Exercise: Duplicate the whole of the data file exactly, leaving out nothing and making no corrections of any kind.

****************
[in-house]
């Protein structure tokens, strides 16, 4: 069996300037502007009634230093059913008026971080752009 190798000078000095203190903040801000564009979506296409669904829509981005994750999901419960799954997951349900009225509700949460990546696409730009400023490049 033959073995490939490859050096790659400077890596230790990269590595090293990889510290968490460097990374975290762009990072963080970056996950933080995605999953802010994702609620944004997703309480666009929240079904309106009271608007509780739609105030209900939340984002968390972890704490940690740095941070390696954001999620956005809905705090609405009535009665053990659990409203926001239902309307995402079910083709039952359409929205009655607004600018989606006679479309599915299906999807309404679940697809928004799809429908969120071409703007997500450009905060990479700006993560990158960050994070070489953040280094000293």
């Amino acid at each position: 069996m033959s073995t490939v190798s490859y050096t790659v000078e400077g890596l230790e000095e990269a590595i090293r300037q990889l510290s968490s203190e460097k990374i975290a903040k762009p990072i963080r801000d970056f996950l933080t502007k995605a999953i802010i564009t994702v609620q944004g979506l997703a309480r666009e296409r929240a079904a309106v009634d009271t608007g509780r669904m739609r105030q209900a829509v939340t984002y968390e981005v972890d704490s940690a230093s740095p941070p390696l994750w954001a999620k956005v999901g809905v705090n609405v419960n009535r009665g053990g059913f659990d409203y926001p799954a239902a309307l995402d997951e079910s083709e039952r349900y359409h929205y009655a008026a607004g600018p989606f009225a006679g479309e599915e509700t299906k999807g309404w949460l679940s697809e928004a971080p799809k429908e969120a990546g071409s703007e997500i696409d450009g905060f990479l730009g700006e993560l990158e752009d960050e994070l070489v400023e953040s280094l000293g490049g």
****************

[in-house]
């Protein structure tokens, strides 16, 4: 069996300037502007009634230093059913008026971080752009 190798000078000095203190903040801000564009979506296409669904829509981005994750999901419960799954997951349900009225509700949460990546696409730009400023490049 033959073995490939490859050096790659400077890596230790990269590595090293990889510290968490460097990374975290762009990072963080970056996950933080995605999953802010994702609620944004997703309480666009929240079904309106009271608007509780739609105030209900939340984002968390972890704490940690740095941070390696954001999620956005809905705090609405009535009665053990659990409203926001239902309307995402079910083709039952359409929205009655607004600018989606006679479309599915299906999807309404679940697809928004799809429908969120071409703007997500450009905060990479700006993560990158960050994070070489953040280094000293």
């Amino acid at each position: 069996m033959s073995t490939v190798s490859y050096t790659v000078e400077g890596l230790e000095e990269a590595i090293r300037q990889l510290s968490s203190e460097k990374i975290a903040k762009p990072i963080r801000d970056f996950l933080t502007k995605a999953i802010i564009t994702v609620q944004g979506l997703a309480r666009e296409r929240a079904a309106v009634d009271t608007g509780r669904m739609r105030q209900a829509v939340t984002y968390e981005v972890d704490s940690a230093s740095p941070p390696l994750w954001a999620k956005v999901g809905v705090n609405v419960n009535r009665g053990g059913f659990d409203y926001p799954a239902a309307l995402d997951e079910s083709e039952r349900y359409h929205y009655a008026a607004g600018p989606f009225a006679g479309e599915e509700t299906k999807g309404w949460l679940s697809e928004a971080p799809k429908e969120a990546g071409s703007e997500i696409d450009g905060f990479l730009g700006e993560l990158e752009d960050e994070l070489v400023e953040s280094l000293g490049g």